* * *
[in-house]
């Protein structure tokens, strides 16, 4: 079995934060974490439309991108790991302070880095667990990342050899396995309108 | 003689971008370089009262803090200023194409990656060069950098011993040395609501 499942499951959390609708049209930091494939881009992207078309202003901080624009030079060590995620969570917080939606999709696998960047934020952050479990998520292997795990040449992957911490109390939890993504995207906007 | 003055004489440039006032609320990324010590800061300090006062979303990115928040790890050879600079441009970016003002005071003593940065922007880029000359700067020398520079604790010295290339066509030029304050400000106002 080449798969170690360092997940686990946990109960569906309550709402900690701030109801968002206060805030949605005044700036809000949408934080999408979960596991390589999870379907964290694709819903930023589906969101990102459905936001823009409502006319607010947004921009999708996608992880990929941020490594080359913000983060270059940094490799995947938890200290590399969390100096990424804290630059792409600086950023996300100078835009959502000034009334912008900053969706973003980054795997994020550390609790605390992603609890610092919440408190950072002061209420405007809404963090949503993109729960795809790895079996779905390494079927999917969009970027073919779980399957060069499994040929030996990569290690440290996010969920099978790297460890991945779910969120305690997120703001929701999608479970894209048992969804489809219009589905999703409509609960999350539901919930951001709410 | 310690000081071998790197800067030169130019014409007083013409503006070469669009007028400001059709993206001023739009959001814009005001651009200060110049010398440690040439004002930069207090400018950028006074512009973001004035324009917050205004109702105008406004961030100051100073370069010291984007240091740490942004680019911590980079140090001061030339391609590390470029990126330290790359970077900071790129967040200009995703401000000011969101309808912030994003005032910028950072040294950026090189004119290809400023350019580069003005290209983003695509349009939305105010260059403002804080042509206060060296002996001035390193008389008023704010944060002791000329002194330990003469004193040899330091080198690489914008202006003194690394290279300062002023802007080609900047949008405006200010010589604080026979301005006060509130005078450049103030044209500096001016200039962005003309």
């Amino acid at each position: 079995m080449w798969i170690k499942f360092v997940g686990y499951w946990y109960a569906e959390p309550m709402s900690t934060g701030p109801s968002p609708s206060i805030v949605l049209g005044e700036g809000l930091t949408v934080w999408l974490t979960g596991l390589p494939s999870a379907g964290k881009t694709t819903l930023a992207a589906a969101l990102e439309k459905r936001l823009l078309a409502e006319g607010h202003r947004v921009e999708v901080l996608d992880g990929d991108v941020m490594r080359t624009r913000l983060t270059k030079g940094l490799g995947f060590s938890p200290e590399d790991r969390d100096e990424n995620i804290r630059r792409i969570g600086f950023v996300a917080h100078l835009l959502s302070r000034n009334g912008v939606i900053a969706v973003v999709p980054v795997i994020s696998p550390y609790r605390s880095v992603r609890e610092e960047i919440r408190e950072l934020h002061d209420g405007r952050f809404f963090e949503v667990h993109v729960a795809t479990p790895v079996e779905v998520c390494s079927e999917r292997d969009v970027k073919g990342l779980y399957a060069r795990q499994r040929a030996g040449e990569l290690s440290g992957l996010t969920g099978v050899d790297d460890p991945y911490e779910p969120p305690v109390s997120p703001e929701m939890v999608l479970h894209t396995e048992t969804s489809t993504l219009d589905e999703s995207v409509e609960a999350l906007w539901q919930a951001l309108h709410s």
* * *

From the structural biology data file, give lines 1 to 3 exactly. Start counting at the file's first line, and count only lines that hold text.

[in-house]
């Protein structure tokens, strides 16, 4: 079995934060974490439309991108790991302070880095667990990342050899396995309108 | 003689971008370089009262803090200023194409990656060069950098011993040395609501 499942499951959390609708049209930091494939881009992207078309202003901080624009030079060590995620969570917080939606999709696998960047934020952050479990998520292997795990040449992957911490109390939890993504995207906007 | 003055004489440039006032609320990324010590800061300090006062979303990115928040790890050879600079441009970016003002005071003593940065922007880029000359700067020398520079604790010295290339066509030029304050400000106002 080449798969170690360092997940686990946990109960569906309550709402900690701030109801968002206060805030949605005044700036809000949408934080999408979960596991390589999870379907964290694709819903930023589906969101990102459905936001823009409502006319607010947004921009999708996608992880990929941020490594080359913000983060270059940094490799995947938890200290590399969390100096990424804290630059792409600086950023996300100078835009959502000034009334912008900053969706973003980054795997994020550390609790605390992603609890610092919440408190950072002061209420405007809404963090949503993109729960795809790895079996779905390494079927999917969009970027073919779980399957060069499994040929030996990569290690440290996010969920099978790297460890991945779910969120305690997120703001929701999608479970894209048992969804489809219009589905999703409509609960999350539901919930951001709410 | 310690000081071998790197800067030169130019014409007083013409503006070469669009007028400001059709993206001023739009959001814009005001651009200060110049010398440690040439004002930069207090400018950028006074512009973001004035324009917050205004109702105008406004961030100051100073370069010291984007240091740490942004680019911590980079140090001061030339391609590390470029990126330290790359970077900071790129967040200009995703401000000011969101309808912030994003005032910028950072040294950026090189004119290809400023350019580069003005290209983003695509349009939305105010260059403002804080042509206060060296002996001035390193008389008023704010944060002791000329002194330990003469004193040899330091080198690489914008202006003194690394290279300062002023802007080609900047949008405006200010010589604080026979301005006060509130005078450049103030044209500096001016200039962005003309």
């Amino acid at each position: 079995m080449w798969i170690k499942f360092v997940g686990y499951w946990y109960a569906e959390p309550m709402s900690t934060g701030p109801s968002p609708s206060i805030v949605l049209g005044e700036g809000l930091t949408v934080w999408l974490t979960g596991l390589p494939s999870a379907g964290k881009t694709t819903l930023a992207a589906a969101l990102e439309k459905r936001l823009l078309a409502e006319g607010h202003r947004v921009e999708v901080l996608d992880g990929d991108v941020m490594r080359t624009r913000l983060t270059k030079g940094l490799g995947f060590s938890p200290e590399d790991r969390d100096e990424n995620i804290r630059r792409i969570g600086f950023v996300a917080h100078l835009l959502s302070r000034n009334g912008v939606i900053a969706v973003v999709p980054v795997i994020s696998p550390y609790r605390s880095v992603r609890e610092e960047i919440r408190e950072l934020h002061d209420g405007r952050f809404f963090e949503v667990h993109v729960a795809t479990p790895v079996e779905v998520c390494s079927e999917r292997d969009v970027k073919g990342l779980y399957a060069r795990q499994r040929a030996g040449e990569l290690s440290g992957l996010t969920g099978v050899d790297d460890p991945y911490e779910p969120p305690v109390s997120p703001e929701m939890v999608l479970h894209t396995e048992t969804s489809t993504l219009d589905e999703s995207v409509e609960a999350l906007w539901q919930a951001l309108h709410s």